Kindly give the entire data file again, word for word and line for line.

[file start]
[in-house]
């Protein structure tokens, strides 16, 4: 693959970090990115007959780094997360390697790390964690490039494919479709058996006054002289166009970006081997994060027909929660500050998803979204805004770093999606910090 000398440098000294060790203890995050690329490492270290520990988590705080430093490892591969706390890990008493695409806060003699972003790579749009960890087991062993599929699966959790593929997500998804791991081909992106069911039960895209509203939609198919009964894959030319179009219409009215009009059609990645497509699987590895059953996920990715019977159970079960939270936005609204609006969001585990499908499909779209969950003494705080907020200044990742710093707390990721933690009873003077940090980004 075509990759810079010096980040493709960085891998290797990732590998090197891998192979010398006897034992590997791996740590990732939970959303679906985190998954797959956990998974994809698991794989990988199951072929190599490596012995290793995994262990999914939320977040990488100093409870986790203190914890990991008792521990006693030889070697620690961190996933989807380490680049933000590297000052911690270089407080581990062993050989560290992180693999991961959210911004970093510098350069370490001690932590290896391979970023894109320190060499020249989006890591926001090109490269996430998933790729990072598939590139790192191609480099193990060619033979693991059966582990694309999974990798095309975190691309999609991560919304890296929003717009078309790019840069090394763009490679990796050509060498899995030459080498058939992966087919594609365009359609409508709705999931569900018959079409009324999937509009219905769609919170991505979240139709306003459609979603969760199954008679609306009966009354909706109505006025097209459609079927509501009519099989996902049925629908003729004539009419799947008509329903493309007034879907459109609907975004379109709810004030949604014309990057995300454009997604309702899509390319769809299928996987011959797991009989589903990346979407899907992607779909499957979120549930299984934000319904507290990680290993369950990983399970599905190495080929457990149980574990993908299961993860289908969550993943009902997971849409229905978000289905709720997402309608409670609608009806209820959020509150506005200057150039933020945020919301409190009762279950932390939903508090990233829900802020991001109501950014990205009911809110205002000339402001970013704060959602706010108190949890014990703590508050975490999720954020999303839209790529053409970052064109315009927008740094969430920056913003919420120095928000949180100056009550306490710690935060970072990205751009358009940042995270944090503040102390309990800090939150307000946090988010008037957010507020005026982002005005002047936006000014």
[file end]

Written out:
[in-house]
């Protein structure tokens, strides 16, 4: 693959970090990115007959780094997360390697790390964690490039494919479709058996006054002289166009970006081997994060027909929660500050998803979204805004770093999606910090 000398440098000294060790203890995050690329490492270290520990988590705080430093490892591969706390890990008493695409806060003699972003790579749009960890087991062993599929699966959790593929997500998804791991081909992106069911039960895209509203939609198919009964894959030319179009219409009215009009059609990645497509699987590895059953996920990715019977159970079960939270936005609204609006969001585990499908499909779209969950003494705080907020200044990742710093707390990721933690009873003077940090980004 075509990759810079010096980040493709960085891998290797990732590998090197891998192979010398006897034992590997791996740590990732939970959303679906985190998954797959956990998974994809698991794989990988199951072929190599490596012995290793995994262990999914939320977040990488100093409870986790203190914890990991008792521990006693030889070697620690961190996933989807380490680049933000590297000052911690270089407080581990062993050989560290992180693999991961959210911004970093510098350069370490001690932590290896391979970023894109320190060499020249989006890591926001090109490269996430998933790729990072598939590139790192191609480099193990060619033979693991059966582990694309999974990798095309975190691309999609991560919304890296929003717009078309790019840069090394763009490679990796050509060498899995030459080498058939992966087919594609365009359609409508709705999931569900018959079409009324999937509009219905769609919170991505979240139709306003459609979603969760199954008679609306009966009354909706109505006025097209459609079927509501009519099989996902049925629908003729004539009419799947008509329903493309007034879907459109609907975004379109709810004030949604014309990057995300454009997604309702899509390319769809299928996987011959797991009989589903990346979407899907992607779909499957979120549930299984934000319904507290990680290993369950990983399970599905190495080929457990149980574990993908299961993860289908969550993943009902997971849409229905978000289905709720997402309608409670609608009806209820959020509150506005200057150039933020945020919301409190009762279950932390939903508090990233829900802020991001109501950014990205009911809110205002000339402001970013704060959602706010108190949890014990703590508050975490999720954020999303839209790529053409970052064109315009927008740094969430920056913003919420120095928000949180100056009550306490710690935060970072990205751009358009940042995270944090503040102390309990800090939150307000946090988010008037957010507020005026982002005005002047936006000014």